Beyoncé made history over the weekend. She became the first black woman to headline the Coachella music festival in a stunning two-hour display of her singing, dancing and step skills.
The next morning, #Beychella was trending across the Internet.
It’s still a bit surprising that one of the largest music festivals in the country didn’t roll out the red carpet to Queen Bey earlier. (She was scheduled to perform at Coachella last year but dropped out per her doctor’s advice while she was pregnant.)
Take a step back from this year’s surprisingly inclusive line-up, and you’ll notice it wasn’t just Beyoncé who has been snubbed in the years leading up to this moment, but dozens of other big-name artists.
Why are music festivals so male-centric when both women and men attend in droves?
The answer is bigger than festivals themselves. Like the Grammys or even the Oscars, one of the biggest challenges facing women in the music industry goes back to the lack of access. A study from USC Annenberg published last year revealed women were less represented on the charts in 2017 than they were six years ago. The study looked at Billboard Hot 100 year-end charts from 2012 to 2017 and evaluated gender and race/ethnicity for six years of Grammy nominations.
Of the songs that charted, only 16.8 percent of them were by women artists. The study’s behind-the-music stats only get grimmer: “12.3 percent of songwriters of the 600 most popular songs of the last six years were women, while 2 percent of producers across 300 songs were female. For producers, this translates into a gender ratio of 49 males to every female.”
This marginalization is also at the center of music’s #MeToo movement. Kesha’s lawsuit against her producer, Dr. Luke, should have been a wake-up call to an industry where men hold the majority of power over – mainly young – female artists. This was the case with Kesha, as details of her legal battle reveal her claims that Dr. Luke had raped her and threatened to end her career if she spoke out against him.
Kesha’s story is an emblematic case in a long history of demeaning the control artists have over their music and not believing women. But even once you’ve established your sound, topped the charts and hit the road, there’s little guarantee you’ll be booked into shows or headline at venues.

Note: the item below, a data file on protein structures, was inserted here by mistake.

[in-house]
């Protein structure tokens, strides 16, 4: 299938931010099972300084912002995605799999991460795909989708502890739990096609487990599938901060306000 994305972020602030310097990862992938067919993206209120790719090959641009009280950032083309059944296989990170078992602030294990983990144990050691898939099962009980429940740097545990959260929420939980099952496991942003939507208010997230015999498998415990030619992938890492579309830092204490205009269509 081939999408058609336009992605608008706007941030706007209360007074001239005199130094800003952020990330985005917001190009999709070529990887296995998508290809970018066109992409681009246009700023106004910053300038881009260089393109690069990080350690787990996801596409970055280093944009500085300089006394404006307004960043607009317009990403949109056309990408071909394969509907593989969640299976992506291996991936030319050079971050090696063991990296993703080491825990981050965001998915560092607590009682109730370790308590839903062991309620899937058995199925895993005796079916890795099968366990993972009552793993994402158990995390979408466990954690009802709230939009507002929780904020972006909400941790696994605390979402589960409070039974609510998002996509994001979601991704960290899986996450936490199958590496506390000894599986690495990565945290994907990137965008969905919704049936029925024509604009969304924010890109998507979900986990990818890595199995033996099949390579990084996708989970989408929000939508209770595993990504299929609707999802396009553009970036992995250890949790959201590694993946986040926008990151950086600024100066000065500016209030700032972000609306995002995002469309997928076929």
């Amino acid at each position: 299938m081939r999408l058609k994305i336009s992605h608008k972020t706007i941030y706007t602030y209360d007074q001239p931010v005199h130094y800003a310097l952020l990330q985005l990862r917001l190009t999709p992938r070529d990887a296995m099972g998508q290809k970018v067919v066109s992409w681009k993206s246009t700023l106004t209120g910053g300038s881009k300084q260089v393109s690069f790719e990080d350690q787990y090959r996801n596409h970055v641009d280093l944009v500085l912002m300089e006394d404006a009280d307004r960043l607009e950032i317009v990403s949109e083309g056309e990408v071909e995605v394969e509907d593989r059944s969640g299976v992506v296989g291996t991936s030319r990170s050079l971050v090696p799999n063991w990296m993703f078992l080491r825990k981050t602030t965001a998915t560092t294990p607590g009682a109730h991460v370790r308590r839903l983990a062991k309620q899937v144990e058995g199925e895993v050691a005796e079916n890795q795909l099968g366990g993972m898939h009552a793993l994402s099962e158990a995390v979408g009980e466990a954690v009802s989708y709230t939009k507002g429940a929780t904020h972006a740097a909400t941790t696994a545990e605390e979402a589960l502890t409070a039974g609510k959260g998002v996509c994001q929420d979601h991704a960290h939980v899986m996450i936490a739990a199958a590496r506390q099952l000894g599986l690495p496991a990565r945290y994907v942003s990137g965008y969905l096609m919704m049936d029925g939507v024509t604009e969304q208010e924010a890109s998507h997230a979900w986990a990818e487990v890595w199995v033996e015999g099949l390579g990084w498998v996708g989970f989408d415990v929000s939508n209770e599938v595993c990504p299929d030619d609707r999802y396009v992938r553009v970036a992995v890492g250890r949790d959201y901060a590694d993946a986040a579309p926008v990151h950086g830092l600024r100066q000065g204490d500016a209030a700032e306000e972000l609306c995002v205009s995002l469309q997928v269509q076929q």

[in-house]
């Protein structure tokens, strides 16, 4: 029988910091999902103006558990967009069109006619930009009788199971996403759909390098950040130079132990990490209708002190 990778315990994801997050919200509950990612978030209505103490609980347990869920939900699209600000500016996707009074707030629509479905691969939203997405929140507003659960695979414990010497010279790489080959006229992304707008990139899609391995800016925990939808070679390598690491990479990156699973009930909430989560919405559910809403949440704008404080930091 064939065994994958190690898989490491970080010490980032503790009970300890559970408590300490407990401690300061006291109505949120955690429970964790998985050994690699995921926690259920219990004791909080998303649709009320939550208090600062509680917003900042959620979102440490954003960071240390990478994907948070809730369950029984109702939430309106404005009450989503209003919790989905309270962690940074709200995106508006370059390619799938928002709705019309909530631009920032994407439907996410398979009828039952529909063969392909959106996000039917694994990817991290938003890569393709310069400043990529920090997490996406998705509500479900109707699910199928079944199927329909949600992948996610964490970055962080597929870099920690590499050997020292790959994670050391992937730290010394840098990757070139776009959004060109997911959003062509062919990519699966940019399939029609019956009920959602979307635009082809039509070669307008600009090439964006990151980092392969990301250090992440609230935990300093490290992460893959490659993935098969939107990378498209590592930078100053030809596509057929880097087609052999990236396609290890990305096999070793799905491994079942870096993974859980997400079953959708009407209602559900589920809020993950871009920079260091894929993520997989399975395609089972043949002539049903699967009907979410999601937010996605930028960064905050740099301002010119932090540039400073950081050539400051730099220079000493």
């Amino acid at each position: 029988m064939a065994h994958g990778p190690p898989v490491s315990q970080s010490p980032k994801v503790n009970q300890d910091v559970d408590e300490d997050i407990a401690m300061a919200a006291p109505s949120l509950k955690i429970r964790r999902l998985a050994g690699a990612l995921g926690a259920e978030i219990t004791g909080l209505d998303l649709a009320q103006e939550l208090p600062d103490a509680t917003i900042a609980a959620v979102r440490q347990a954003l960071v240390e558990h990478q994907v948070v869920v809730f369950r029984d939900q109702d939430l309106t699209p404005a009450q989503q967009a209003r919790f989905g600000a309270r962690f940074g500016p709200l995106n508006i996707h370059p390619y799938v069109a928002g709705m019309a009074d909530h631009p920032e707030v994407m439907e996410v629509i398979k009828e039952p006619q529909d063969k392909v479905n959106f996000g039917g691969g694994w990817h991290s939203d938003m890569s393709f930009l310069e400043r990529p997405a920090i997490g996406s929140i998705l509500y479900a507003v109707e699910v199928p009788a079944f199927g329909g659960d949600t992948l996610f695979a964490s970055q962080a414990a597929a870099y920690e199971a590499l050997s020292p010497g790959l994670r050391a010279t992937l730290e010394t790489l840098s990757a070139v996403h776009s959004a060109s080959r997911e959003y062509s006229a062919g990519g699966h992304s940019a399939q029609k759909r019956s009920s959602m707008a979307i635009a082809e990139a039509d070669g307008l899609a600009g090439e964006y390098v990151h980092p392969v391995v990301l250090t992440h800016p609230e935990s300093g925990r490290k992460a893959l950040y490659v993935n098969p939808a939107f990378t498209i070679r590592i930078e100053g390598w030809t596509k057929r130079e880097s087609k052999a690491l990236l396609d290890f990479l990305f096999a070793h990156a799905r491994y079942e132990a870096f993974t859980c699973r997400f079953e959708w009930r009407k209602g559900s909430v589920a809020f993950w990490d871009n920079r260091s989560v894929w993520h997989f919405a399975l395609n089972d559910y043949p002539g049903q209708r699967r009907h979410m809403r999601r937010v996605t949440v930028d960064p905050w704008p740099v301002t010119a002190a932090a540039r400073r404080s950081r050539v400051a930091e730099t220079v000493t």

A look at the artists that played last year’s festival circuits finds a handful of women regularly toured through the season. Lorde, Solange, and Tegan and Sara were all festival regulars (playing more than five shows each), but only Solange got the top bill at Pitchfork.
The lineups of past Coachellas already look antiquated in the wake of Beyoncé’s performance. But on-stage diversity does more than just put Bey on stage, it invites different fans into the festival space, which tends to be heavily white and sometimes offensively appropriative of other cultures. In 2013, less than 5 percent of Coachella’s attendees identified as black.
Leaving underrepresented artists on the sidelines also means they’re not getting a cut of the big festival shows, which might be crucial financially and promotionally for up and comers.
The student paper of Berklee College of Music proposed last year that inclusivity would also diversify the acts, leading to more interesting festivals and extra incentive for concertgoers to shell out money for those pricey tickets. That’s a real industry threat, as regional festivals keep growing and more or less copying each others’ ideas, audiences may be more likely to stay home. Curing that issue may be as easy as “don’t rely on the same 10 bands for the whole summer.”
There’s a concerted effort by some festival organizers to shake up their line-ups and make them more representative of the crowds than the music industry. Now, the industry needs to follow through with their promise and lend other women artists the chance to follow in Beyoncé’s footsteps.